The CMB anisotropy from spatial correlations between clusters of galaxies

Eiichiro Komatsu1,2,3, Tetsu Kitayama4, Alexandre Refregier5, David N. Spergel1,6 and Ue-Li Pen7

1. Department of Astrophysical Sciences, Princeton University, Princeton, NJ 08544, USA
2. School of Natural Sciences Institute for Advanced Study 1 Einstein Drive Princeton, NJ 08540, USA
3. Astronomical Institute, Tohoku University, Aoba, Sendai 980-8578, Japan
4. Department of Physics, Tokyo Metropolitan University, Hachioji, Tokyo 192-0397, Japan
5. Institute of Astronomy, Madingley Road, University of Cambridge, Cambridge CB3 OHA, England
6. Keck Distinguished Visiting Professor, School of Natural Sciences, Institute for Advanced Study, Princeton, NJ 08540, USA
7. Canadian Institute of Theoretical Astrophysics, University of Toronto, 60 St. George St., Toronto, Canada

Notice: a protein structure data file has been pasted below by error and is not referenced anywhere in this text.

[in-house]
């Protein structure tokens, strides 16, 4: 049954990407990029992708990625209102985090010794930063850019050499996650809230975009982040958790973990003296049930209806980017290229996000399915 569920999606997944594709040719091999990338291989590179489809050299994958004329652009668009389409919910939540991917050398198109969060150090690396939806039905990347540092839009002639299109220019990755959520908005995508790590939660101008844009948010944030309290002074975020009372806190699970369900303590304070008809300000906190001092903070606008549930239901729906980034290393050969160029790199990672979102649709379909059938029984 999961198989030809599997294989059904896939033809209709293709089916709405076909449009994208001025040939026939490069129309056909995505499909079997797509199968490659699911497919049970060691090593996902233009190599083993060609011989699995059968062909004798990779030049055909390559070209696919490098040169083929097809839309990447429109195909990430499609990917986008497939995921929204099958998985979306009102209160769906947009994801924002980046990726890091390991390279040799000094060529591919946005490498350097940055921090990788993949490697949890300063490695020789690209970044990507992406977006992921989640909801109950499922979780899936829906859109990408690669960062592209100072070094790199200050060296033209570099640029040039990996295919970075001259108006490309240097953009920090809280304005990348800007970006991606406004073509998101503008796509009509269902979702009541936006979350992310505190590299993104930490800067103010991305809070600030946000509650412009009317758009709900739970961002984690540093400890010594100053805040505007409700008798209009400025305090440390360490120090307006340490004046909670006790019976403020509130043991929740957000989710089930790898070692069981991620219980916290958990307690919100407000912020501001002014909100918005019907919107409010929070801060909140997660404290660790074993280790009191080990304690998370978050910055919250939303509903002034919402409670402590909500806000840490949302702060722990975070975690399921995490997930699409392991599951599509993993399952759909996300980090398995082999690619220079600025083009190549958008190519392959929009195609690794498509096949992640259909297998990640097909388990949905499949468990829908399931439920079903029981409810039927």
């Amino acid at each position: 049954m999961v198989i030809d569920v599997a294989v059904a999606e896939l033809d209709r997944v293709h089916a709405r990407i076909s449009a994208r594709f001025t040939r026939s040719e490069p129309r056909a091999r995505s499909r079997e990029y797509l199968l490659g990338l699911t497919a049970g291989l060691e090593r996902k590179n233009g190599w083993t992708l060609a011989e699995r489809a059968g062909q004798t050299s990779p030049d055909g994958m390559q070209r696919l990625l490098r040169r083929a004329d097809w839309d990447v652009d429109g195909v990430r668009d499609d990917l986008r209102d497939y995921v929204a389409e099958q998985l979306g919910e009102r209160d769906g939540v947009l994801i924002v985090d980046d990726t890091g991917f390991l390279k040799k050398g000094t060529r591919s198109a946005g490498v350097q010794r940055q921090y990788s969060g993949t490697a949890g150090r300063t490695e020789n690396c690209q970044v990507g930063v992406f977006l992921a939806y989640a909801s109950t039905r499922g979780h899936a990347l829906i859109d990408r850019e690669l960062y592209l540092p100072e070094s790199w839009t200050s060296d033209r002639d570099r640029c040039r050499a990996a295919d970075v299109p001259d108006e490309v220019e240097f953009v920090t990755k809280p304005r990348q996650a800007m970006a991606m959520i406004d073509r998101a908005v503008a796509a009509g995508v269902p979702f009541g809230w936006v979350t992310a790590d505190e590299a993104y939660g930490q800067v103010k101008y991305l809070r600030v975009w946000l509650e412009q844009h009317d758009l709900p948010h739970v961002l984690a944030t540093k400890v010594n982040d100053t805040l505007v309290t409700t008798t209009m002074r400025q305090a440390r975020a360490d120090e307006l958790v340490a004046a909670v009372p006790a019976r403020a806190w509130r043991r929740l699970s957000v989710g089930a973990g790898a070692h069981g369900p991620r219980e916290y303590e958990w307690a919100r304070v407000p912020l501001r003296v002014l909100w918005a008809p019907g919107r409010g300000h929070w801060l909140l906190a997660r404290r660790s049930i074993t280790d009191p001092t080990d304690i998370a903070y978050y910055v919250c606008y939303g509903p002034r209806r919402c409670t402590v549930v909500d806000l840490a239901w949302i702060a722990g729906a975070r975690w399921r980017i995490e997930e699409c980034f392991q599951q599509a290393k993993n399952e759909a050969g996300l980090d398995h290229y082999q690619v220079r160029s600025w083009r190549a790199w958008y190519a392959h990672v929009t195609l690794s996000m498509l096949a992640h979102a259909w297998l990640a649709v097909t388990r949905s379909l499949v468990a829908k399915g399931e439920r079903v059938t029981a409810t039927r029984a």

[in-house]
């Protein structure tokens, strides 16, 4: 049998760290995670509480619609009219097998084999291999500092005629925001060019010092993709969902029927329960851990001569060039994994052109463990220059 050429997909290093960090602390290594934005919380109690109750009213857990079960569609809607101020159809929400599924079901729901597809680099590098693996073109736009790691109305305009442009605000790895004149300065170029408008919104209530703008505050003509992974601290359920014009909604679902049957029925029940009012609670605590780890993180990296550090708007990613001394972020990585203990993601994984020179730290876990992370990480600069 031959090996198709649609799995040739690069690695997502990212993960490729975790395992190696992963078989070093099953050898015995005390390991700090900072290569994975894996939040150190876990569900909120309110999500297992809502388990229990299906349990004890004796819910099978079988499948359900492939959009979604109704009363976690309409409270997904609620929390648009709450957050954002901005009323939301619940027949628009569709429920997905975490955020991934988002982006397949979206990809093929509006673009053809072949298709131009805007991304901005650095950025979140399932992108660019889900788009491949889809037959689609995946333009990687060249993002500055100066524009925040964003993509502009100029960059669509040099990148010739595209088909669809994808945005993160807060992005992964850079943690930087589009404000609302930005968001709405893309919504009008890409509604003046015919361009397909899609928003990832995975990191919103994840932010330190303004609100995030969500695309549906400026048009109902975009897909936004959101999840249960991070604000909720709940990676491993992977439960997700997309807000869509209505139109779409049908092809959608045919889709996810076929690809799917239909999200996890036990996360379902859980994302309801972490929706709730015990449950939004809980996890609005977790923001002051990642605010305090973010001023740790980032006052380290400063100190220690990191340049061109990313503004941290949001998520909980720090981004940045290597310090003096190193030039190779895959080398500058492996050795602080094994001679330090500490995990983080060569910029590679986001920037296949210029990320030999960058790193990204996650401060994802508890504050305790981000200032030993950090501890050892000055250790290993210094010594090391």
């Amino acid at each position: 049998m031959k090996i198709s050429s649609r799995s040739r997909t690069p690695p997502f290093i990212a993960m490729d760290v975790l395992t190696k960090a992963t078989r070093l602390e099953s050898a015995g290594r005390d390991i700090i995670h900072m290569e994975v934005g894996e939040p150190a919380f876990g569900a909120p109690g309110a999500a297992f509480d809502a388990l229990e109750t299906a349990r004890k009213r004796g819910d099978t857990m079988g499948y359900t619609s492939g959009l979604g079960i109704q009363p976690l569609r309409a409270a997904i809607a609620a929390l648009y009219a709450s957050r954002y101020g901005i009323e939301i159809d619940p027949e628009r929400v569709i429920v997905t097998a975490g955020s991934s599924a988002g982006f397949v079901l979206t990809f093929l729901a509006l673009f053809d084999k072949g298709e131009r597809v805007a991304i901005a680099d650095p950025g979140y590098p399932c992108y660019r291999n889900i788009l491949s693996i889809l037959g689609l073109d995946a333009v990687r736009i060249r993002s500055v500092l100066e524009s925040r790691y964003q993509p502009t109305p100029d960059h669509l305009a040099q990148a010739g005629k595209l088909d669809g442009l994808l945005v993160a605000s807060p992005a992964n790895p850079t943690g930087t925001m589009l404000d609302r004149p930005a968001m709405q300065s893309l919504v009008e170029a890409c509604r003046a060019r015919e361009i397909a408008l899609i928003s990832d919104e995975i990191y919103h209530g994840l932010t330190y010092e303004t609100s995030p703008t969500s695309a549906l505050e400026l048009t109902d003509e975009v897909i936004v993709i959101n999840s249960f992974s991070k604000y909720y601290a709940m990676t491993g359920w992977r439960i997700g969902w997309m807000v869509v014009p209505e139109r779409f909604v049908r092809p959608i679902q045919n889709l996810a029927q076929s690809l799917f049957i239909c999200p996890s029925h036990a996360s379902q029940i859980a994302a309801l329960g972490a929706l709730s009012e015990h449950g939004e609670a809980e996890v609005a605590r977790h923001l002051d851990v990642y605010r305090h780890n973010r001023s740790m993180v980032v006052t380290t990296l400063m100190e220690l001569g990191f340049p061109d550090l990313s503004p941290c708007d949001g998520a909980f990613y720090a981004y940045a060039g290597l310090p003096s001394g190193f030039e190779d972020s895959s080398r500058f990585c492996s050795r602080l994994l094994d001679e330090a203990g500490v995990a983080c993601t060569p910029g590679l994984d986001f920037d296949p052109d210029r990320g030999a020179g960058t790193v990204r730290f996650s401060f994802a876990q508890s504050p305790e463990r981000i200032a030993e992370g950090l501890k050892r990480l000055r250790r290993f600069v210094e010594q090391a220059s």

The Sunyaev-Zel'dovich (SZ) effect from clusters of galaxies is a dominant source of secondary cosmic microwave background (CMB) anisotropy in the low-redshift universe. We present analytic predictions for the CMB power spectrum from massive halos arising from the SZ effect. Since halos are discrete, the power spectrum consists of a Poisson and a correlation term. The latter is always smaller than the former, which is entirely dominated by nearby bright massive halos, i.e., by rich clusters. In practice however, those bright clusters are easy to indentify and can thus be subtracted from the map. After this subtraction, the correlation term dominates degree-scale fluctuations over the Poisson term, as the main contribution to the correlation term comes from distant clusters. We compare the signal of the correlation term to the expected sensitivity for the Planck experiment for the SZ effect, and find that the correlation term is detectable. Since the degree scale spectrum is quite insensitive to the highly uncertain core structures of halos, our predictions are robust on these scales. Measuring the correlation term on degree scales thus cleanly probes the clustering of distant halos. This has not been measured yet, mainly because optical and X-ray surveys are not sufficiently sensitive to include such distant clusters and groups. Our analytic predictions are also compared to adiabatic hydrodynamic simulations. The agreement is remarkably good, down to ten arcminutes scales, indicating that our predictions are robust for the Planck experiment. Below ten arcminute scales, where the details of the core structure dominates the power spectrum, our analytic and simulated predictions might fail. In the near future, interferometer and bolometer array experiments will measure the SZ power spectrum down to arcminutes scales, and yield new insight into the physics of the intrahalo medium.


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